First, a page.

You Can Call Francis Kohler a Senior Senior

After fathering three sons, after becoming single, after buying a Mexican jackfruit farm with a high school friend, after leaving the world of promoting and producing live music, after leaving jobs in construction, environmental politics and with a startup airline, and after surviving neck cancer surgery, Francis Kohler enrolled at Pacific University. 

Francis Kohler“College has been wonderfully therapeutic for me,” said Kohler in a Zoom interview, where he was wearing a Hawaiian shirt and a crocheted hat over his long gray locks. He spoke from the woodshop in Tabitha Brown Hall, where he is taking a pottery class.

Kohler is surely the only Pacific undergraduate who’s eligible for Social Security, lost his job for honoring a picket line during the Reagan administration, had a son born in Mexico, and produced the last live show that featured Billy Rancher. (Google him.) He is, in academic terms, a senior, majoring in creative writing. And he’s enjoying himself immensely.

He’s enjoying being a student so much, in fact, that he expects to continue to take college courses even after he graduates this spring. 

“I’ll probably audit classes for the rest of my life,” he said.

In a setting where most student stories focus on high school sports stars or interesting internships, it’s hard to know where to begin with Francis Kohler. But what’s clear is that he adds a spark of lived experience to the classroom and to campus life.

“Francis brings a wealth of life experience to our campus and an openness to collaborating with his younger peers,” Keya Mitra, Kohler’s adviser and director of creative writing said in an email. “He works tirelessly on his creative work, demonstrating tremendous dedication to his classes and writing projects. I appreciate his passion for learning.”

At the age of 68, Kohler has learned a few things that many of his classmates haven’t, including:

  • Mexico is cool. It’s a place where Kohler drove a Volkswagen bus, was encouraged by a wise Mexican man to become a father for the first time, (and where his third son was born) bought and operated a farm, and ate a lot of fish soup. “It’s a slice of heaven,” he said.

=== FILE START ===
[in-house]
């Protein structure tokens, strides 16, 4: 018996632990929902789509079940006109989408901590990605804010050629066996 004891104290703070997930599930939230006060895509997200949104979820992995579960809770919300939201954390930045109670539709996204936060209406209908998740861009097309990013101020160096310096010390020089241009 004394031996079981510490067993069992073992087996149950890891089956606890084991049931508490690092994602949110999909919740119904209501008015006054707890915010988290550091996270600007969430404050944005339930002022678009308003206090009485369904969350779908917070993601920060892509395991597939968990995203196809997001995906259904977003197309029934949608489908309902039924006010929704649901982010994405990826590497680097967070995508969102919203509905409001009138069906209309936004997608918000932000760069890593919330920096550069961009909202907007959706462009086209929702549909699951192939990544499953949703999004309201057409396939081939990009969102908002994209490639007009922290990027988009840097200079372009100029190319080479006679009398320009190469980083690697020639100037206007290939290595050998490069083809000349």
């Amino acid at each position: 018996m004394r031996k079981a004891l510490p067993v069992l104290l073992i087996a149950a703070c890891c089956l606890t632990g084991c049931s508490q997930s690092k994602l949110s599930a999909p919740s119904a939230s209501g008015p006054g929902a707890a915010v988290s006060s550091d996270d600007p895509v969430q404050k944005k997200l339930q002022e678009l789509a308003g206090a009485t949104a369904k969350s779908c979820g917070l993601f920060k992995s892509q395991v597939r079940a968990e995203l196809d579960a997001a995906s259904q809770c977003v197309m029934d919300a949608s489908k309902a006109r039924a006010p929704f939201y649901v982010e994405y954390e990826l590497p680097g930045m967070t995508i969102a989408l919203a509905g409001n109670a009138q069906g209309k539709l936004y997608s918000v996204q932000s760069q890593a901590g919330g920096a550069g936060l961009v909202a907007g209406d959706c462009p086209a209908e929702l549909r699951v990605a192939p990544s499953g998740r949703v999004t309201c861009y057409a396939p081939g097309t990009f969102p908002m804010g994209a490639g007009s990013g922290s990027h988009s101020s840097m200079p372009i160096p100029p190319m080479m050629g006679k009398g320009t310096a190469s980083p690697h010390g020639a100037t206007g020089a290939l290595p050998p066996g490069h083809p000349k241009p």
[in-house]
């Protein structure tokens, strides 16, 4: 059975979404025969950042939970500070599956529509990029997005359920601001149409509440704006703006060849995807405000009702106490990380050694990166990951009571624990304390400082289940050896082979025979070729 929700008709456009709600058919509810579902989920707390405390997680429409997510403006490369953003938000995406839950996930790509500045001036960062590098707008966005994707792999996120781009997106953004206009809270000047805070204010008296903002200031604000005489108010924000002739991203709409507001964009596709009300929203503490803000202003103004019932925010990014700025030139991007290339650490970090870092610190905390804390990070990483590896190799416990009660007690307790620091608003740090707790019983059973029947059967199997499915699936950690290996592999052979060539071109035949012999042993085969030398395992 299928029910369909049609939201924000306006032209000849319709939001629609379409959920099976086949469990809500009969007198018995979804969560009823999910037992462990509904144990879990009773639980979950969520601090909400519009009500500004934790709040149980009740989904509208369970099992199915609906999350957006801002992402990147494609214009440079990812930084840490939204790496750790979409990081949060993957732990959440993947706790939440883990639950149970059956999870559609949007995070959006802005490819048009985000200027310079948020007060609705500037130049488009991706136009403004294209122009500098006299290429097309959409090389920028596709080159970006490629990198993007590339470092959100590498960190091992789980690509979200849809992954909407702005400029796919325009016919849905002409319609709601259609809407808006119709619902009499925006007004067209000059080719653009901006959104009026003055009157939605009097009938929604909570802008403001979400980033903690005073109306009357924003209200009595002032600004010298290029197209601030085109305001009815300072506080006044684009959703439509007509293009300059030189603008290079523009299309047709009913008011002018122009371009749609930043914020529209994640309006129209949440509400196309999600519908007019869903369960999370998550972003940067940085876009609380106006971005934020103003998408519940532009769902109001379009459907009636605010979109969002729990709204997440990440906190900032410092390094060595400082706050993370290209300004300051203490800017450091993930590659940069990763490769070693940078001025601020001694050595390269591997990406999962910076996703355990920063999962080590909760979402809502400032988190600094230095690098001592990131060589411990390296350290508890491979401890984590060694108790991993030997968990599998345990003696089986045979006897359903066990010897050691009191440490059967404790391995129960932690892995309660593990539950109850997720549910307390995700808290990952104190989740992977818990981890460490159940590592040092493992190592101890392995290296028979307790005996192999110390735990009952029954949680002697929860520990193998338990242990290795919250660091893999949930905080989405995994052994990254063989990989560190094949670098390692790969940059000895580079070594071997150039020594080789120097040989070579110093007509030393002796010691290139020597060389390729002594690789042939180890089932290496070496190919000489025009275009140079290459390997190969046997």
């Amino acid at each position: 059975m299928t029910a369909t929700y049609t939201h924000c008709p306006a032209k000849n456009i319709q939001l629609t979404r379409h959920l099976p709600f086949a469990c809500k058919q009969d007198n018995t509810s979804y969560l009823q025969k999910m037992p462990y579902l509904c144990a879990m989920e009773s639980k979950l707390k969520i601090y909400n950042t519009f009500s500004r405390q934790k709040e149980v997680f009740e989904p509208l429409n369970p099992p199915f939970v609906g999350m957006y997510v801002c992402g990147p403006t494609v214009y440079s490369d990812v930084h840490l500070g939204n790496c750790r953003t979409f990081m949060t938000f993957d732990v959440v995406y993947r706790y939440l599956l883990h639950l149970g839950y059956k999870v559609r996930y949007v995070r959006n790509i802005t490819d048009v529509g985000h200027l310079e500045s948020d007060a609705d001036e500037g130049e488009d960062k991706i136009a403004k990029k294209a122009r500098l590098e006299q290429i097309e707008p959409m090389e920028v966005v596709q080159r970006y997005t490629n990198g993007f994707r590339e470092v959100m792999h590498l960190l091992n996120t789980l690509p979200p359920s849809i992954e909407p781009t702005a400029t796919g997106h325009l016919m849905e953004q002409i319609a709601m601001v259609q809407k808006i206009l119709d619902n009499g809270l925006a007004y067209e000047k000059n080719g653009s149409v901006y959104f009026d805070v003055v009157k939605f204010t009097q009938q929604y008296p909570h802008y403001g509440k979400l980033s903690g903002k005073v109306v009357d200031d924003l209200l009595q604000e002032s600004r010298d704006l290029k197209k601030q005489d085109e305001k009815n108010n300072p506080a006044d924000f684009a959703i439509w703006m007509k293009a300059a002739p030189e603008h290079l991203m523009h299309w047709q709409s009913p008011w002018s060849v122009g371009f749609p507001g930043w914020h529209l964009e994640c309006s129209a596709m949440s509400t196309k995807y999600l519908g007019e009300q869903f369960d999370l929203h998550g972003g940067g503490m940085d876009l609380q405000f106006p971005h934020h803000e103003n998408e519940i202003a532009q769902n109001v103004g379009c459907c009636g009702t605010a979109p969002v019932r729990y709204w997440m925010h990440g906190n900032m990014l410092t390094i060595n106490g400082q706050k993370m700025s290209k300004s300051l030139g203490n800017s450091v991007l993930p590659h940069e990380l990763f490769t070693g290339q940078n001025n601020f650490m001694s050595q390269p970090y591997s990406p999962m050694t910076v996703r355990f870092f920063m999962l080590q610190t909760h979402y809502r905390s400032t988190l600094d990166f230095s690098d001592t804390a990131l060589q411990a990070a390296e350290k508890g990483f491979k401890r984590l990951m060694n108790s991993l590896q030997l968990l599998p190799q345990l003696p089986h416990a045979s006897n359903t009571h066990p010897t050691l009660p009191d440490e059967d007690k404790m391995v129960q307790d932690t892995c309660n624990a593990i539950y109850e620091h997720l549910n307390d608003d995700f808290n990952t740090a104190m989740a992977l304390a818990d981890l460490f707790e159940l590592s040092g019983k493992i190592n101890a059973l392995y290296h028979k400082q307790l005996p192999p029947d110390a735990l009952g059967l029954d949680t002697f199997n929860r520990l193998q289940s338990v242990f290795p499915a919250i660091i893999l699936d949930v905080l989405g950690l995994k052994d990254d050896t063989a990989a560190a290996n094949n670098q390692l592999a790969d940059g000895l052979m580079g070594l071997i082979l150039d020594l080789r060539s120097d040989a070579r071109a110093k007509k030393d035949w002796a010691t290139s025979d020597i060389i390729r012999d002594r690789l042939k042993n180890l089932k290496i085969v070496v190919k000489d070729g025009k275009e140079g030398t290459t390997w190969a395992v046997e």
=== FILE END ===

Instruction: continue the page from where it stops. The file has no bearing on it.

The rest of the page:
• Owning nightclubs and promoting music is fun, demanding work. “I promoted more than a thousand acts.”
  • Working in the construction business is unfulfilling. Kohler took a job in construction at the urging of his former wife. It paid well, but was personally unrewarding. He quit. 
  • It’s better to keep your principles than a paycheck. Kohler loved working at Air Oregon, a long-defunct regional airline, but he honored the 1981 strike by the unionized air traffic controllers employed by the FAA. Then-President Ronald Reagan fired them and ordered replacements hired, so Kohler’s career in the aviation business was over.
  • A neck cancer surgery scar is a great conversation starter. “I tell people I got bitten by a shark,” he said. He is cancer free today.

Kohler was taking a class at Portland Community College when he ran into Mike Shingle, Pacific’s Academic and Career Advising director. Shingle suggested that Kohler could enroll at Pacific and earn a bachelor’s degree. With the help of scholarships and grants, Kohler found he could afford it. And so here he is, part of Pacific’s Class of 2022.

“During the first few advising meetings, it became increasingly clear that Fran would succeed at Pacific — not only because of his strong academic background — but also because of his personality and demeanor,” said Shingle in an email. “Fran is genuine, kind, funny, curious, and super creative.”

Francis Kohler When Kohler first meets a fellow student, they usually assume he’s a professor. When they ask what he teaches, he said, he tells them “Dynamic Uncertainty.”

Kohler credits his three sons, Francis, Thomas and Carter, with encouraging his forays into writing and art. “They inspired me to pursue some of the things that I have,” he said.

“I don't think my dad ever needed any encouragement to become a college student — if anything, he has been an inspiration and motivation to us in our own academics,” Francis, Francis Kohler’s eldest son and himself a student at Portland State University, said in an email. “He's always been an advocate for learning new skills and educational fulfillment, which I think is reflected entirely in his own decision to return to school at 68 years of age.”

Added Carter, his youngest son, “he's a little worn down and has some scars from a lifetime of hardships, but he doesn't let that stop him from taking advantage of opportunities.”

His father, Carter Kohler said, is “someone who doesn't let age or wrinkles hold them back from great achievements.”

Francis Kohler, the Pacific student, said he is, in many respects, self-educated. His curiosity, his varied careers, his array of coursework at Pacific, Portland Community College, and 50 years ago, at a carpentry college in Ohio, have taught him a great deal about what it means to be human in 21st (and 20th) century America, not to mention being an undergraduate at Pacific. 

Engaging with students at Pacific, he said, has been “extremely rewarding.”

“I’ve been able to provide a perspective that students they wouldn’t have any other way,” Kohler said. “And they are been able to provide me perspective that is very complementary to the perspective I get from my children, who are the same age.”

He said he’s enjoying writing a new chapter of his colorful life.

As Carter Kohler puts it: “Seek wonder and never grow up!”

Wednesday, Nov. 10, 2021